Pisa is quite a small city, and its attractions are all in the city centre. The Piazza del Duomo, to the north of the centre, has one of the most attractive architectural groupings in Italy; the Church, Baptistery and the famous leaning tower, now stabilized and reopened to the public. The tower is renowned for its marked tilt. This spectacular irregularity has tended to obscure the fact that it is also a magnificent example of Romanesque architecture and decoration.
The leaning tower of Pisa is the bell tower of the Cathedral, the construction of which began in the august of 1173 and continued (with two long interruptions) for about two hundred years. Such a long period of delays was caused because of the tower's persistent structural problems. By the time the first three stories were completed, one side of the tower had already begun to sink into the soft soil, and construction was halted for nearly 100 years. They said that the leaning tower of Pisa was projected so ever since its beginning to serve special architectural composition of the city centre. But now we know that it is not so.
The erection of the leaning tower of Pisa was kept in full fidelity to the original project, whose architect is still uncertain. In fact, the "leaning tower" part of myth began almost immediately, because the tower of Pisa was designed to be "vertical" and started to incline during its construction. But even if it did not lean the tower would still be one of the most remarkable bell towers in Europe - due to its size and the tonnage of the bell, hanging there. Although the tower's ancient bells remain in place, they are no longer rung. The interior of the tower is occupied by a 294-step spiral staircase that leads to the bell chamber.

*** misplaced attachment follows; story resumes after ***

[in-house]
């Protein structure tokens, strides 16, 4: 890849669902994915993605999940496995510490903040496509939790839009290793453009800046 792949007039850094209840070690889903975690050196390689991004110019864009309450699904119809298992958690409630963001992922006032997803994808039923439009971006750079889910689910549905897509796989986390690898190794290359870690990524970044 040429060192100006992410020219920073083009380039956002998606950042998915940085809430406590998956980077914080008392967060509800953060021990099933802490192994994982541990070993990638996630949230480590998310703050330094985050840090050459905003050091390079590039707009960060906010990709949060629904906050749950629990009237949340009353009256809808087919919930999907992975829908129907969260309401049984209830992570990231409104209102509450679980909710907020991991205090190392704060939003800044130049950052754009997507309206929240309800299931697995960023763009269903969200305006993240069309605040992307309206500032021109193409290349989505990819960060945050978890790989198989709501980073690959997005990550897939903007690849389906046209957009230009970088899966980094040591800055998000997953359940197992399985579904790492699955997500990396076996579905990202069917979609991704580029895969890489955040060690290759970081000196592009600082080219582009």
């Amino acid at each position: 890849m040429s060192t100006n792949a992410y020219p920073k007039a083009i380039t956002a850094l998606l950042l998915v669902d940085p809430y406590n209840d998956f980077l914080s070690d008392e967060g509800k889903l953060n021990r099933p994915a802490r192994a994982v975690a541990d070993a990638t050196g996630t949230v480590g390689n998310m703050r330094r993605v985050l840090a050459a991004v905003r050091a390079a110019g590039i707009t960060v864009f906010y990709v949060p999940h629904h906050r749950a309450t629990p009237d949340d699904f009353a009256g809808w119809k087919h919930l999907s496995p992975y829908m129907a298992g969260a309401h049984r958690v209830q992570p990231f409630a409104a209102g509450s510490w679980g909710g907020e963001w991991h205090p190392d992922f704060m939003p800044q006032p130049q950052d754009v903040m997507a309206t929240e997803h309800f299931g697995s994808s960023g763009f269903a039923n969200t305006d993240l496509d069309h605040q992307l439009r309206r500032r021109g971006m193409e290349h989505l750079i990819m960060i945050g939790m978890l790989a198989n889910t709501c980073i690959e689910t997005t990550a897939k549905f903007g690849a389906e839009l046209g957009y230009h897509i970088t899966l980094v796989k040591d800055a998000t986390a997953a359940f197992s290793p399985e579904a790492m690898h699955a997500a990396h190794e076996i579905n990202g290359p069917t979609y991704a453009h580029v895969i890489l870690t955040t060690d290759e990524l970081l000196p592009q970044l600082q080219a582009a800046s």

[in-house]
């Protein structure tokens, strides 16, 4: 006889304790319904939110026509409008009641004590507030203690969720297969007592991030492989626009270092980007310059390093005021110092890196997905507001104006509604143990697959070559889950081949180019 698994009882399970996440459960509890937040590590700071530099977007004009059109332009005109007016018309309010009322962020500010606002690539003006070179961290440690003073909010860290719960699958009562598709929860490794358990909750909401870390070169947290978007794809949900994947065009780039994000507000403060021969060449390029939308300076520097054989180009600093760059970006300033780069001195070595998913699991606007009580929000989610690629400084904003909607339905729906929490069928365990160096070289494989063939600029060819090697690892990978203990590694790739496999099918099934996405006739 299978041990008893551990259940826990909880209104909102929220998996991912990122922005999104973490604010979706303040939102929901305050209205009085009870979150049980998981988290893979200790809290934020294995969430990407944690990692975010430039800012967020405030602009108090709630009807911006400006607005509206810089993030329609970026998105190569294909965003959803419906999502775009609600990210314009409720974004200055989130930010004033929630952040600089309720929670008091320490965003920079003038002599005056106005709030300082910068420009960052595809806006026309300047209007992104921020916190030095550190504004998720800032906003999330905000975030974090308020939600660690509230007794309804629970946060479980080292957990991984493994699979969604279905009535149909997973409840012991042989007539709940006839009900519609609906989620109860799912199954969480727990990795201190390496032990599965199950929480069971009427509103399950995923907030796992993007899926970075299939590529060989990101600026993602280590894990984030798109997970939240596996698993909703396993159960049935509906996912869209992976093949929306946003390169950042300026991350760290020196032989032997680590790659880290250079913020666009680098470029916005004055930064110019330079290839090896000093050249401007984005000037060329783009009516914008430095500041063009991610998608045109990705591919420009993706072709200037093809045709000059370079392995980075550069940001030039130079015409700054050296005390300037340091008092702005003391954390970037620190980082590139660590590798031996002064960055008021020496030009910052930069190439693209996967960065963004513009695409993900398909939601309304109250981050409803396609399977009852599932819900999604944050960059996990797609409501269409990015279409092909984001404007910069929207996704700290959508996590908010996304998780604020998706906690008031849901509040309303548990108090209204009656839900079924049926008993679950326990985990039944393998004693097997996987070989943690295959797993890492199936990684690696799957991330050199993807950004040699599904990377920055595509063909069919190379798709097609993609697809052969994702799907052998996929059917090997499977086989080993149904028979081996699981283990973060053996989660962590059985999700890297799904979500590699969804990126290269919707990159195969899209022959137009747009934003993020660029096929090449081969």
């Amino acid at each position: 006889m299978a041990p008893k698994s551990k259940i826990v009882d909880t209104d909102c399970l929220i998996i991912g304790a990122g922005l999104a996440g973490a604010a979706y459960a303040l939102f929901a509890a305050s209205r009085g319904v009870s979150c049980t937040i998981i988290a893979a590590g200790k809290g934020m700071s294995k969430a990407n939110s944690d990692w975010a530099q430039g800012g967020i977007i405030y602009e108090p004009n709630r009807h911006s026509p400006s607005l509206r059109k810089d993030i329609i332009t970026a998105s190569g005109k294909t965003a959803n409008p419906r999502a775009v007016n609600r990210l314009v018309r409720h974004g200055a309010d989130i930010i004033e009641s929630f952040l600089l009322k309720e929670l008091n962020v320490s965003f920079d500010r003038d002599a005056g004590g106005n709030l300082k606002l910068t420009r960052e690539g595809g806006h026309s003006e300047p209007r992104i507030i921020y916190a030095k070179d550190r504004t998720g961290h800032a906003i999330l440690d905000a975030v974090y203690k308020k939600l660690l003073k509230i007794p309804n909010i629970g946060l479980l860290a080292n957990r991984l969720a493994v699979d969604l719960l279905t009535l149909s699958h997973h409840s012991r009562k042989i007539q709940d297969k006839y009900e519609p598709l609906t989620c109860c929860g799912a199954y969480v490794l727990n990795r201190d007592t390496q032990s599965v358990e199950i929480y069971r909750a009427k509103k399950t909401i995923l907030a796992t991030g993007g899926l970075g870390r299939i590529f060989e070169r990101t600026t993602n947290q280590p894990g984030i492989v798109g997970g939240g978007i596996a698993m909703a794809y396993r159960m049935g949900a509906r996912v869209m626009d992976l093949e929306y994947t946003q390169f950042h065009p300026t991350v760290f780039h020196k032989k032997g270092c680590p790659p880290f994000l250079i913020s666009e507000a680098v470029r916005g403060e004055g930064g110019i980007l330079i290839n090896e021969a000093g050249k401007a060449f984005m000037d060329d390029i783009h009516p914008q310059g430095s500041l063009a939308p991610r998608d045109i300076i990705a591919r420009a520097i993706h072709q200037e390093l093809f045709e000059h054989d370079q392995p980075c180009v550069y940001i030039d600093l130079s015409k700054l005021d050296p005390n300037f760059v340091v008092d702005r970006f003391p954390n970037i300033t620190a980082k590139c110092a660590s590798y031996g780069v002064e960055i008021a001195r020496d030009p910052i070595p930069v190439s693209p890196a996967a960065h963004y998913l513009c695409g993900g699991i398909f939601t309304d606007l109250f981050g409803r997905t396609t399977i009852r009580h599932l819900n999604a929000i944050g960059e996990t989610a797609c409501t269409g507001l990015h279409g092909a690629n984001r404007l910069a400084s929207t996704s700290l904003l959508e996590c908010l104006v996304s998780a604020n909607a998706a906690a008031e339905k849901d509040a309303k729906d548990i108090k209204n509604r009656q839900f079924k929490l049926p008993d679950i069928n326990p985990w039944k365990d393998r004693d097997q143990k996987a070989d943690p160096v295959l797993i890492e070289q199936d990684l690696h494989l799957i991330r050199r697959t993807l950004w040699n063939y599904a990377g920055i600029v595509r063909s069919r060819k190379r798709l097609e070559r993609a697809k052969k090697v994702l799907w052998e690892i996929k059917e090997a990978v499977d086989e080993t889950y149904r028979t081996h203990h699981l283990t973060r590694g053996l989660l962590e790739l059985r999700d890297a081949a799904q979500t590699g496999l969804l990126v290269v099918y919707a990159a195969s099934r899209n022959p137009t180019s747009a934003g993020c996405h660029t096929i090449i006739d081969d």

Both because of its inclination, and its beauty, from 1173 up to the present the leaning tower of Pisa has been the object of very special attention.
During its construction efforts were made to halt the incipient inclination through the use of special construction devices; later columns and other damaged parts were substituted in more than one occasion; the first attempts to counter the lean of the structure were made in 1275, when construction resumed. Today, interventions are being carried out within the sub-soil in order to significantly reduce the inclination and to make sure that Tower will have a long life.
In general, it is possible to find a meaningful constant, the "genetic code" of the Tower: its continual interaction with the soil on which it was built.
Today's works for the safeguard and the conservation of the leaning tower of Pisa with very advanced methodologies are designed to fully respect this constant. The structure has been closed to the public since 1990 due to safety and conservation concerns.
The leaning tower of Pisa has made the city one of the most popular tourist destinations in Italy, but many of the tourists stay for the day and in the evening it reverts to being a pleasant Lungarni town.